Finally, the Lord’s Supper should also be recognized as: A Church Observance. Communion should be observed in or under the supervision of the local church whenever possible. Celebrating the Lord’s Supper is a solemn matter. It’s rich in significance and awesome in what it portrays, so much so that carelessness in its practice among the Corinthian believers had resulted in illness and even death for some of them. Paul wrote,

 

“For he that eats and drinks unworthily, eats and drinks judgment to themselves, not discerning the Lord’s body. For this caused many to become weak and sick among you, and many sleep.” (1 Cor. 11:29, 30)

 

We must therefore be careful to make the observance of the Lord’s Table a meaningful experience. We must issue warnings against entering it carelessly or irreverently. We must also realize that this can best be done under the supervision of the local church.

 

I don’t mean to say that the Lord’s Table can only be observed in a church. There are times when believers might be isolated from an organized body of believers because of distance or circumstances. I’m thinking of Christians who are confined to homes or hospital because of illness. These believers should not be deprived of the privilege of remembering our Lord’s death, though I believe they should be served the elements by a representative of the local church.

 

After looking at the four ways of observance let us now turn and look at the actual observance of the Lord’s Supper. In many churches today, the celebration of the Lord’s Supper is simply tacked on to the end of a regular service. It is almost an afterthought. A few verses of Scripture are quickly read, a brief prayer is offered, and the elements are distributed. In this kind of atmosphere it is doubtful that anyone can give much serious thought to the significance of the occasion. As a result, many worshippers leave their churches holding the same grudges and nursing the same hatreds they had when they entered.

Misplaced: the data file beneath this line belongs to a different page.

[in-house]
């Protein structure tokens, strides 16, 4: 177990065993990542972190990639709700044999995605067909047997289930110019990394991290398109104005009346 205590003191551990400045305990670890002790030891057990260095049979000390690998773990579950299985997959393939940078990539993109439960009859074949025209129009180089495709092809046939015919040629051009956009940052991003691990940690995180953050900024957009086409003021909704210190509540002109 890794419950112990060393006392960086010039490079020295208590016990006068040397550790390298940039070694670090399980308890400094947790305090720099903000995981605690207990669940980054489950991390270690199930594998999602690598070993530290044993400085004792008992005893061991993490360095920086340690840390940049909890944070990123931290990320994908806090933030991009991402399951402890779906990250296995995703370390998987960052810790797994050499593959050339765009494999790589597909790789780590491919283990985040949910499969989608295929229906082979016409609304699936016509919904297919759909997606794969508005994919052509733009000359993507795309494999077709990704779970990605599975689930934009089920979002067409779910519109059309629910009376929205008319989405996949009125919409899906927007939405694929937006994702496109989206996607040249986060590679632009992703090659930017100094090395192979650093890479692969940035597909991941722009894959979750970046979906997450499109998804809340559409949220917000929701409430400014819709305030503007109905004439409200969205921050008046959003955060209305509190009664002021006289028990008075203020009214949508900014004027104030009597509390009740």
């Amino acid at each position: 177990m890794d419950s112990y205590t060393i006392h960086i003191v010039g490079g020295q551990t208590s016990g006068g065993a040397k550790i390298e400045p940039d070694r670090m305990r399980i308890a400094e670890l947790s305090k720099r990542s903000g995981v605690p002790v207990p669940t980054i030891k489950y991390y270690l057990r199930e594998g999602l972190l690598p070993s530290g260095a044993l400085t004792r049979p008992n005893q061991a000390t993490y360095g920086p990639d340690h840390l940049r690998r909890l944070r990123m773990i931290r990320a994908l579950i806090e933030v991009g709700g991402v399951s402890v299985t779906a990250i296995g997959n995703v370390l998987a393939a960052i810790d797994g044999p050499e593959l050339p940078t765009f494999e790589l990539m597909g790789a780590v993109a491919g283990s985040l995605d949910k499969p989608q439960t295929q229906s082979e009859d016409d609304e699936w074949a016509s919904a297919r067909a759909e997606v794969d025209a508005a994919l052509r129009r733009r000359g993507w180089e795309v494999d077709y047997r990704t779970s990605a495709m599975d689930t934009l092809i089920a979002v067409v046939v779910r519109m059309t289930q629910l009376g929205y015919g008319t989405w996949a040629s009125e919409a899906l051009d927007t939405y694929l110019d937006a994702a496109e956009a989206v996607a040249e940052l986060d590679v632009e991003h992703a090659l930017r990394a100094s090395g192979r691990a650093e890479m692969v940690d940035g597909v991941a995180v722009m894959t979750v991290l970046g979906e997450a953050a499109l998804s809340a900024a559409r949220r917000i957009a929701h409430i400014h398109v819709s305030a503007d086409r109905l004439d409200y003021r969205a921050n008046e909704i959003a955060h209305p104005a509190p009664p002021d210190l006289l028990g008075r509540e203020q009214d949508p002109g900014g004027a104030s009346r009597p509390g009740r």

Not everyone, of course, takes such an attitude toward the observance of the Lord’s Table. In fact, some go to the opposite extreme. They are so conscious of their imperfections, and so frightened by Paul’s warning in 1 Corinthians 11 about eating and drinking ‘unworthily’ that they either take communion with great fear or stay away from the service altogether.

 

To help avoid these two extremes, I would like to suggest 3 characteristics of a proper observance of the Lord’s Supper. A correct understanding of its significance will not keep us away from the communion table; rather, it will draw us to it and encourage us to participate in a conscientious and meaningful way.

 

When the Lord’s Supper is observed properly, there should be:

 

  1. Sincere Appreciation
  2. Self-examination
  3. Brotherly/sisterly consideration

 

The first characteristic of a proper observance of the Lord’s Table is: Sincere Appreciation. The very sight of the bread and the cup should fill our hearts with thanksgiving and praise to the Lord. Referring to the Lord Jesus, Luke told us,